Article citation count generated by polling the highest count across the following sources: Crossref, PubMed Central, Scopus.

Download links

A two-part list of links to download the article, or parts of the article, in various formats.

Downloads (link to download the article as PDF)

Download citations (links to download the citations from this article in formats compatible with various reference manager tools)

Open citations (links to open the citations from this article in various online reference manager services)

Further reading

    1. Physics of Living Systems
    Osman Darici, Arthur D Kuo
    Research Article

    The simple task of walking up a sidewalk curb is actually a dynamic prediction task. The curb is a disturbance that could cause a loss of momentum if not anticipated and compensated for. It might be possible to adjust momentum sufficiently to ensure undisturbed time of arrival, but there are infinite possible ways to do so. Much of steady, level gait is determined by energy economy, which should be at least as important with terrain disturbances. It is, however, unknown whether economy also governs walking up a curb, and whether anticipation helps. Here we show that humans compensate with an anticipatory pattern of forward speed adjustments, predicted by a criterion of minimizing mechanical energy input. The strategy is mechanistically predicted by optimal control for a simple model of bipedal walking dynamics, with each leg's push-off work as input. Optimization predicts a tri-phasic trajectory of speed (and thus momentum) adjustments, including an anticipatory phase. In experiment, human subjects ascend an artificial curb with the predicted tri-phasic trajectory, which approximately conserves overall walking speed relative to undisturbed flat ground. The trajectory involves speeding up in a few steps before the curb, losing considerable momentum from ascending it, and then regaining speed in a few steps thereafter. Descending the curb entails a nearly opposite, but still anticipatory, speed fluctuation trajectory, in agreement with model predictions that speed fluctuation amplitudes should scale linearly with curb height. The fluctuation amplitudes also decrease slightly with faster average speeds, also as predicted by model. Humans can reason about the dynamics of walking to plan anticipatory and economical control, even with a sidewalk curb in the way.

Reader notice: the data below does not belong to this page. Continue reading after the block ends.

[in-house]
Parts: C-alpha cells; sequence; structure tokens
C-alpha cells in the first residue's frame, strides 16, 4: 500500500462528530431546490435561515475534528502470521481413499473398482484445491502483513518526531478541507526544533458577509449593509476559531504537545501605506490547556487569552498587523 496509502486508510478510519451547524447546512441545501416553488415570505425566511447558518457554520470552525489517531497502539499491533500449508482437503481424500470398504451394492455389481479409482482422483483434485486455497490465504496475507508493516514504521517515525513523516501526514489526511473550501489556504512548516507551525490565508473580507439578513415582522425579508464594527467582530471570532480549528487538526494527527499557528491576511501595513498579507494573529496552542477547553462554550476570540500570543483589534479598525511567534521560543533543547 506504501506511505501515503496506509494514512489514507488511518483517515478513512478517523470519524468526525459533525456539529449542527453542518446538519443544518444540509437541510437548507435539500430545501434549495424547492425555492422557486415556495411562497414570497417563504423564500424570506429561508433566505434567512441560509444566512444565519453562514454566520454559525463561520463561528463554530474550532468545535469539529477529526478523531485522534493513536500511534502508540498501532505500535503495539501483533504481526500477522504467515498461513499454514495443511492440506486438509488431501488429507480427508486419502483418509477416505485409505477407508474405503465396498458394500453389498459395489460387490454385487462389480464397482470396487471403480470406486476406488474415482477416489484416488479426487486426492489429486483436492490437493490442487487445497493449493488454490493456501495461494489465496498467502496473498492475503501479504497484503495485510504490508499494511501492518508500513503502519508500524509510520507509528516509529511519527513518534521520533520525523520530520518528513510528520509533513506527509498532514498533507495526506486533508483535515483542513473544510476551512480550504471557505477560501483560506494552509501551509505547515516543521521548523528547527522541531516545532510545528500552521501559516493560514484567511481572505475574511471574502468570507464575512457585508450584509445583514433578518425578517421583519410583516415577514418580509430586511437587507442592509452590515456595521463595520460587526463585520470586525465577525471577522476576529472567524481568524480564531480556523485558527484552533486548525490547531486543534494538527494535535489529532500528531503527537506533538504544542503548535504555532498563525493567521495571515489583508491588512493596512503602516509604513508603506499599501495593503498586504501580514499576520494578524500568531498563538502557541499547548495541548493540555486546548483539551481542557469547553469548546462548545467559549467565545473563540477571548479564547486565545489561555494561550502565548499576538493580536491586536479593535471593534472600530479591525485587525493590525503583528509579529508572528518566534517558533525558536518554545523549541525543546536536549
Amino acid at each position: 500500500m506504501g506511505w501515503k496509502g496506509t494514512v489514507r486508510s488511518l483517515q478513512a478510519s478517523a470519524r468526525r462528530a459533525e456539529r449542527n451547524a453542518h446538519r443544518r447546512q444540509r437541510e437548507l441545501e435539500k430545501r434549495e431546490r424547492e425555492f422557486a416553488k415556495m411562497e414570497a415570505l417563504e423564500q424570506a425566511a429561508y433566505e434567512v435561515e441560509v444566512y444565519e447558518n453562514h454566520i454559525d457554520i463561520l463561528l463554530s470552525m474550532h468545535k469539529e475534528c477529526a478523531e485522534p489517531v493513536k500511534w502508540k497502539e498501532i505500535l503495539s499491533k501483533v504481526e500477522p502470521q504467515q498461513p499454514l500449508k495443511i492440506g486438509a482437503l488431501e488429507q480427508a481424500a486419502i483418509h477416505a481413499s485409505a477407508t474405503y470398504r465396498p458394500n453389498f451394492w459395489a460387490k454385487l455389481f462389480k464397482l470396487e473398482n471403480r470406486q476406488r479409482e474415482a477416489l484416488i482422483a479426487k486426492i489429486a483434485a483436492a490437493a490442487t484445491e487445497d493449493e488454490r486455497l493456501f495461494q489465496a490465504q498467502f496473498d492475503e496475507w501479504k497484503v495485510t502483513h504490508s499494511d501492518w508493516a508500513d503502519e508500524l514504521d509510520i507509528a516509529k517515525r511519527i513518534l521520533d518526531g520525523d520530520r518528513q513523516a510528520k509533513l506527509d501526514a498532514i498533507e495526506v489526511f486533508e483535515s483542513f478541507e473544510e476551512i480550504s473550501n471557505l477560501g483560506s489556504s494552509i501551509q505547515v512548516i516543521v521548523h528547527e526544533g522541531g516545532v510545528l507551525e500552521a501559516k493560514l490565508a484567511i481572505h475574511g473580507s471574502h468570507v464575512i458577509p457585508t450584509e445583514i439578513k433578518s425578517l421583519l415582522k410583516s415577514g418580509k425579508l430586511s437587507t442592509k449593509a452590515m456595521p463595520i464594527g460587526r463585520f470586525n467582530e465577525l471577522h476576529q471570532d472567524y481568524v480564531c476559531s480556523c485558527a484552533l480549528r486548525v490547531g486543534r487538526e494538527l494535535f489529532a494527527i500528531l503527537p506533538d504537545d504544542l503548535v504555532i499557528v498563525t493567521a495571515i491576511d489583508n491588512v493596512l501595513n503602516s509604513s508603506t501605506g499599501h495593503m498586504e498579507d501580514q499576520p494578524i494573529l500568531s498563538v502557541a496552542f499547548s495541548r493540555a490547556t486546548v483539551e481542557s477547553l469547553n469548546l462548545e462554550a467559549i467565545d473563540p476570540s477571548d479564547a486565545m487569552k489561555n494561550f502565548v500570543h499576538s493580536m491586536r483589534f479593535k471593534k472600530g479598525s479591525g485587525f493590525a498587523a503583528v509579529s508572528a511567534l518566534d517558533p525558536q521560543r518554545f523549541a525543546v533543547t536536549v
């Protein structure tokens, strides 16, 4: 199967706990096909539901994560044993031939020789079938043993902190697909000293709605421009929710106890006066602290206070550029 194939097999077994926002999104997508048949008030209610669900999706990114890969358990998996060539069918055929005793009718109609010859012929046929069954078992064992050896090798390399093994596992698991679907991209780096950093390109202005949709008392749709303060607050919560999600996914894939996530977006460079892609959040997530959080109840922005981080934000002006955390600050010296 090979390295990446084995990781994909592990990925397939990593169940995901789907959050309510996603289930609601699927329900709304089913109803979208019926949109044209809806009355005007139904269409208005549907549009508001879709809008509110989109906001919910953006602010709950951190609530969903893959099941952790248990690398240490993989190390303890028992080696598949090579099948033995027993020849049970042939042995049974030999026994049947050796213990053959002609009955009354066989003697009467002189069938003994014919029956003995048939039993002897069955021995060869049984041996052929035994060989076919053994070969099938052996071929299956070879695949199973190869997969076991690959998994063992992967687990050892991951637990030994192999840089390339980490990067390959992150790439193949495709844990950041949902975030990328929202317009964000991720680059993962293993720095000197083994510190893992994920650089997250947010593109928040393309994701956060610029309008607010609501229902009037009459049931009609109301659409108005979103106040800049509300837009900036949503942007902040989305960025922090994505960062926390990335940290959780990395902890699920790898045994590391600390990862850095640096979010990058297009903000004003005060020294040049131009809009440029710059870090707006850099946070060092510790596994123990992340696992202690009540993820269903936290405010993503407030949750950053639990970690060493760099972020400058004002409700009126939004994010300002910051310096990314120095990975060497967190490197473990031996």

1. Cell Biology
    2. Physics of Living Systems
    Raimund Schlüßler et al.
    Research Article

    Quantitative measurements of physical parameters become increasingly important for understanding biological processes. Brillouin microscopy (BM) has recently emerged as one technique providing the 3D distribution of viscoelastic properties inside biological samples - so far relying on the implicit assumption that refractive index (RI) and density can be neglected. Here, we present a novel method (FOB microscopy) combining BM with optical diffraction tomography and epi-fluorescence imaging for explicitly measuring the Brillouin shift, RI and absolute density with specificity to fluorescently labeled structures. We show that neglecting the RI and density might lead to erroneous conclusions. Investigating the nucleoplasm of wild-type HeLa cells, we find that it has lower density but higher longitudinal modulus than the cytoplasm. Thus, the longitudinal modulus is not merely sensitive to the water content of the sample - a postulate vividly discussed in the field. We demonstrate the further utility of FOB on various biological systems including adipocytes and intracellular membraneless compartments. FOB microscopy can provide unexpected scientific discoveries and shed quantitative light on processes such as phase separation and transition inside living cells.